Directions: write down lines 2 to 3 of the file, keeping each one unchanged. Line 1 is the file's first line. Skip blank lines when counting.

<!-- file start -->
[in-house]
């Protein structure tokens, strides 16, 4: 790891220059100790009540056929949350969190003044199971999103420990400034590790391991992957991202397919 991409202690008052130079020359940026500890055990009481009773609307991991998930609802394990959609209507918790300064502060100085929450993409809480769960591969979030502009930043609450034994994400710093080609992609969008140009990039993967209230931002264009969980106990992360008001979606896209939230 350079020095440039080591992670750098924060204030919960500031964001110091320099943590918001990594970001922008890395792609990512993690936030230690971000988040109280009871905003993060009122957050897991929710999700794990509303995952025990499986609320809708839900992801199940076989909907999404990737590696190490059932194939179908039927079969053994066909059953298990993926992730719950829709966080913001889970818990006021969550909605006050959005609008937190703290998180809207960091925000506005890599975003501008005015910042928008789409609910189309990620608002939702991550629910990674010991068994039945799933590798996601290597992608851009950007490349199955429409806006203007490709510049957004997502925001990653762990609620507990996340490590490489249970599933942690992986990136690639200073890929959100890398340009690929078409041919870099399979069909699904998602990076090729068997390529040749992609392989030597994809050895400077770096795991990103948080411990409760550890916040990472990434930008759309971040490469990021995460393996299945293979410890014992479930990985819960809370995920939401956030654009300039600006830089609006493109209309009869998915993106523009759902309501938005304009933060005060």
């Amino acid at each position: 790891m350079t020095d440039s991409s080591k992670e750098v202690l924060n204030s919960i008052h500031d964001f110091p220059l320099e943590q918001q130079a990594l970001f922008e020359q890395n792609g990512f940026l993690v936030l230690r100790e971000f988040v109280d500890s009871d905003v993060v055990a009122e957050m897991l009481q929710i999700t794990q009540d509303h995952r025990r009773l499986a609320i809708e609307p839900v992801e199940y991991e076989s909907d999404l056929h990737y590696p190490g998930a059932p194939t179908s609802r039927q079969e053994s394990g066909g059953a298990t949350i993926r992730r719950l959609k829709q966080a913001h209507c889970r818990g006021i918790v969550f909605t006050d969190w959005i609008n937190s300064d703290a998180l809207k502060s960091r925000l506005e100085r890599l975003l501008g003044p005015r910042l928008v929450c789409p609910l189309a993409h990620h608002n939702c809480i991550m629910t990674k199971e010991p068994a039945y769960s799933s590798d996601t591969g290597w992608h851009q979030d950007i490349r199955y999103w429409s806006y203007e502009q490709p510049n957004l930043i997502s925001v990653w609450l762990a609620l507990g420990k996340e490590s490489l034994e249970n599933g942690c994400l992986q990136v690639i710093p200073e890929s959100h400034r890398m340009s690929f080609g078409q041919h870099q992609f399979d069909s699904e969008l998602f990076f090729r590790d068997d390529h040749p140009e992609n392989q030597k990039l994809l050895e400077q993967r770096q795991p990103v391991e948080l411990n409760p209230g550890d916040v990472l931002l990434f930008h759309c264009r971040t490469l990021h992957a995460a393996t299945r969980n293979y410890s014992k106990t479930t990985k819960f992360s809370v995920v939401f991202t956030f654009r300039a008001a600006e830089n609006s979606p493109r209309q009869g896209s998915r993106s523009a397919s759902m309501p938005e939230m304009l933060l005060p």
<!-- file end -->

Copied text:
């Protein structure tokens, strides 16, 4: 790891220059100790009540056929949350969190003044199971999103420990400034590790391991992957991202397919 991409202690008052130079020359940026500890055990009481009773609307991991998930609802394990959609209507918790300064502060100085929450993409809480769960591969979030502009930043609450034994994400710093080609992609969008140009990039993967209230931002264009969980106990992360008001979606896209939230 350079020095440039080591992670750098924060204030919960500031964001110091320099943590918001990594970001922008890395792609990512993690936030230690971000988040109280009871905003993060009122957050897991929710999700794990509303995952025990499986609320809708839900992801199940076989909907999404990737590696190490059932194939179908039927079969053994066909059953298990993926992730719950829709966080913001889970818990006021969550909605006050959005609008937190703290998180809207960091925000506005890599975003501008005015910042928008789409609910189309990620608002939702991550629910990674010991068994039945799933590798996601290597992608851009950007490349199955429409806006203007490709510049957004997502925001990653762990609620507990996340490590490489249970599933942690992986990136690639200073890929959100890398340009690929078409041919870099399979069909699904998602990076090729068997390529040749992609392989030597994809050895400077770096795991990103948080411990409760550890916040990472990434930008759309971040490469990021995460393996299945293979410890014992479930990985819960809370995920939401956030654009300039600006830089609006493109209309009869998915993106523009759902309501938005304009933060005060």
């Amino acid at each position: 790891m350079t020095d440039s991409s080591k992670e750098v202690l924060n204030s919960i008052h500031d964001f110091p220059l320099e943590q918001q130079a990594l970001f922008e020359q890395n792609g990512f940026l993690v936030l230690r100790e971000f988040v109280d500890s009871d905003v993060v055990a009122e957050m897991l009481q929710i999700t794990q009540d509303h995952r025990r009773l499986a609320i809708e609307p839900v992801e199940y991991e076989s909907d999404l056929h990737y590696p190490g998930a059932p194939t179908s609802r039927q079969e053994s394990g066909g059953a298990t949350i993926r992730r719950l959609k829709q966080a913001h209507c889970r818990g006021i918790v969550f909605t006050d969190w959005i609008n937190s300064d703290a998180l809207k502060s960091r925000l506005e100085r890599l975003l501008g003044p005015r910042l928008v929450c789409p609910l189309a993409h990620h608002n939702c809480i991550m629910t990674k199971e010991p068994a039945y769960s799933s590798d996601t591969g290597w992608h851009q979030d950007i490349r199955y999103w429409s806006y203007e502009q490709p510049n957004l930043i997502s925001v990653w609450l762990a609620l507990g420990k996340e490590s490489l034994e249970n599933g942690c994400l992986q990136v690639i710093p200073e890929s959100h400034r890398m340009s690929f080609g078409q041919h870099q992609f399979d069909s699904e969008l998602f990076f090729r590790d068997d390529h040749p140009e992609n392989q030597k990039l994809l050895e400077q993967r770096q795991p990103v391991e948080l411990n409760p209230g550890d916040v990472l931002l990434f930008h759309c264009r971040t490469l990021h992957a995460a393996t299945r969980n293979y410890s014992k106990t479930t990985k819960f992360s809370v995920v939401f991202t956030f654009r300039a008001a600006e830089n609006s979606p493109r209309q009869g896209s998915r993106s523009a397919s759902m309501p938005e939230m304009l933060l005060p």